Tag Archives: museum

‘Forbidden Porcelain’ at the Prinsenhof Museum, Delft

My first experience of Delft was a gloriously sunny Saturday in May, spent walking around the town square; with some serious efforts invested in climbing the tower of the Nieuwe Kerk, the second tallest church tower in the Netherlands.

On my second trip to Delft, I spent the day at the Prinsenhof Museum, browsing through the ‘Forbidden Porcelain: Exclusively for the Emperor’ exhibition.

This exhibition centers around the exquisite porcelain that was made specially for Chinese emperors by the imperial kilns of Jingdezhen, but which was later discarded and destroyed, as it did not meet the high standards expected of royal wares. I was very fortunate to have the company of the museum’s Curator of Decorative Arts, Ms. Suzanne Kluver, who shared her in-depth knowledge of the subject.

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The opening panel of the ‘Forbidden Porcelain: Exclusively for the Emperor’ exhibition

It is the first time that these reassembled porcelain wares, originally made for Chinese emperors, are being seen outside Asia. Several of the artefacts in this exhibition are on loan from the Archaeological Institute, Jingdezhen, China.

In an article for the Jul-Aug’17 issue of PASSAGE, the bimonthly magazine of the Friends of the Museums Singapore, I share about my visit to the Prinsenhof Museum, and briefly explore the centuries-old connection between Chinese porcelain and Delftware.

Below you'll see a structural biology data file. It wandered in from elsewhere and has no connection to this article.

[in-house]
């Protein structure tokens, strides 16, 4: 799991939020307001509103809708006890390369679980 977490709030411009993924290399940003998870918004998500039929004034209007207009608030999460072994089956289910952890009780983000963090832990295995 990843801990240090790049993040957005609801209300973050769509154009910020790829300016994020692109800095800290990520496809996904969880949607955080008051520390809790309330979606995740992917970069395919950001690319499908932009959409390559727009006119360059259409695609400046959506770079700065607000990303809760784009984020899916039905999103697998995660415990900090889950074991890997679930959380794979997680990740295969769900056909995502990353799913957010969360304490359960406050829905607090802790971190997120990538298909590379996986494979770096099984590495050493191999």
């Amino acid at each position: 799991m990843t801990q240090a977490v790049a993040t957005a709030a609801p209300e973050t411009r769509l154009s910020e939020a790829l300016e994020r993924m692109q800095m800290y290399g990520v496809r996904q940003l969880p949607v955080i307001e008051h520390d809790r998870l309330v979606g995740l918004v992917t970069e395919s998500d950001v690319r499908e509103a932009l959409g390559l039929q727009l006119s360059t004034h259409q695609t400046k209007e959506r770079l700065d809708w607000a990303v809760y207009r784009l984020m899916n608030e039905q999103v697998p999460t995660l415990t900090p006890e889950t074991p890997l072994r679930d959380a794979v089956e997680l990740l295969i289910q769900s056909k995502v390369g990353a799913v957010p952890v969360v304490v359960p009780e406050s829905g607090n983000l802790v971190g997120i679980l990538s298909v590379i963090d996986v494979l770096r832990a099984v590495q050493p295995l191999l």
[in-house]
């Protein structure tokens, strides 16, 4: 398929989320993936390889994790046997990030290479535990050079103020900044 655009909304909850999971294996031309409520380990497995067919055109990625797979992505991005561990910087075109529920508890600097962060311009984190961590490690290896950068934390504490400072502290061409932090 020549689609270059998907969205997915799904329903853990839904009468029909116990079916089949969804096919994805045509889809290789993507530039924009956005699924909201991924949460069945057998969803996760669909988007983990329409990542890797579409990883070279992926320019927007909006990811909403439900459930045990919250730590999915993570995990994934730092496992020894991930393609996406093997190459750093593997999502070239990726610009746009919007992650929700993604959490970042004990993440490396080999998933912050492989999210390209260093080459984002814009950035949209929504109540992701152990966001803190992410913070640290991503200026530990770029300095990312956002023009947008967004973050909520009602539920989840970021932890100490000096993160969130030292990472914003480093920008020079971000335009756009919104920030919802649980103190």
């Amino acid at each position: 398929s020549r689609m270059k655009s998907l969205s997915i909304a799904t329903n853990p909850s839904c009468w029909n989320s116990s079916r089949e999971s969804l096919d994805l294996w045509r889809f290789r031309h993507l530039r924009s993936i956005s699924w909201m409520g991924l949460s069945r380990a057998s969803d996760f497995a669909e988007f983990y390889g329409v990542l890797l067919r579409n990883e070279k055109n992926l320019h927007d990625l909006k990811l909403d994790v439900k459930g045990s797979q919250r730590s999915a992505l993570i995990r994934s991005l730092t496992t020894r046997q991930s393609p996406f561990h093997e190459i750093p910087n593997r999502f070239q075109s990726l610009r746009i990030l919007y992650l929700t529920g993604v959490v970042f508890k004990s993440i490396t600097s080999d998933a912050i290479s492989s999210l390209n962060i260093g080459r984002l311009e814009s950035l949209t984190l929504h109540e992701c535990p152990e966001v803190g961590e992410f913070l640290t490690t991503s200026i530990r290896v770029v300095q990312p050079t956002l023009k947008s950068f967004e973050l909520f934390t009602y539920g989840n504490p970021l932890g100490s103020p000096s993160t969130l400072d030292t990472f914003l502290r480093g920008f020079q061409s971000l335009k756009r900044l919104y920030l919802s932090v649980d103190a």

Please click on the image below to view the PDF of this article.

2017_Jul-Aug_Prinsenhof

(Reproduced with the permission of the Editor.)

So if you happen to be in Delft (or in the vicinity), do consider visiting the ‘Forbidden Porcelain’ exhibition at the Prinsenhof Museum. The exhibition runs until 9th July 3rd September 2017.

Here are some pictures from the Prinsenhof Museum that could not be included in the print article….

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Entrance of the Prinsenhof Museum

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Bullet holes from the 1584 assassination of William I, preserved in a wall of the Prinsenhof

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Sunlight streaming through a window in the basement of the museum

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Loved the look of this window!

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A lamp post adorned with the trademark blue & white delftware designs, on the premises of the museum

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A seat in the Prinsenhof garden embellished with beautiful pieces of delftware

 

 

 

 

 

 

 

 

 

 

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Our first month in Amsterdam

Can’t believe an entire month has gone by since the Hubs and I arrived in Amsterdam! Of course, it has all been about moving into our apartment, setting up things, formalities and other mundane details that needed to be taken care of, before we can actually start enjoying the city. But despite the fact that it has turned out to be such a busy month, we did have some interesting times.

For starters, we’ve had to learn the life-saving skill of dodging cyclists. Doesn’t help that I keep forgetting about the cycling lane! Cyclists have the right of way here and they RULE the road (sometimes even the pavement!). Several misadventures on this front but I’m not complaining. I love how great cycling is for the environment!

Here are some of our memorable ‘firsts’ in Amsterdam……

The first Dutch snack we tried

I like to call them ‘little balls of heaven’ but they are known here as bitterballen (plural). Always served with a side of mustard.

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These usually get gobbled up before I can even think of taking a picture! 🙂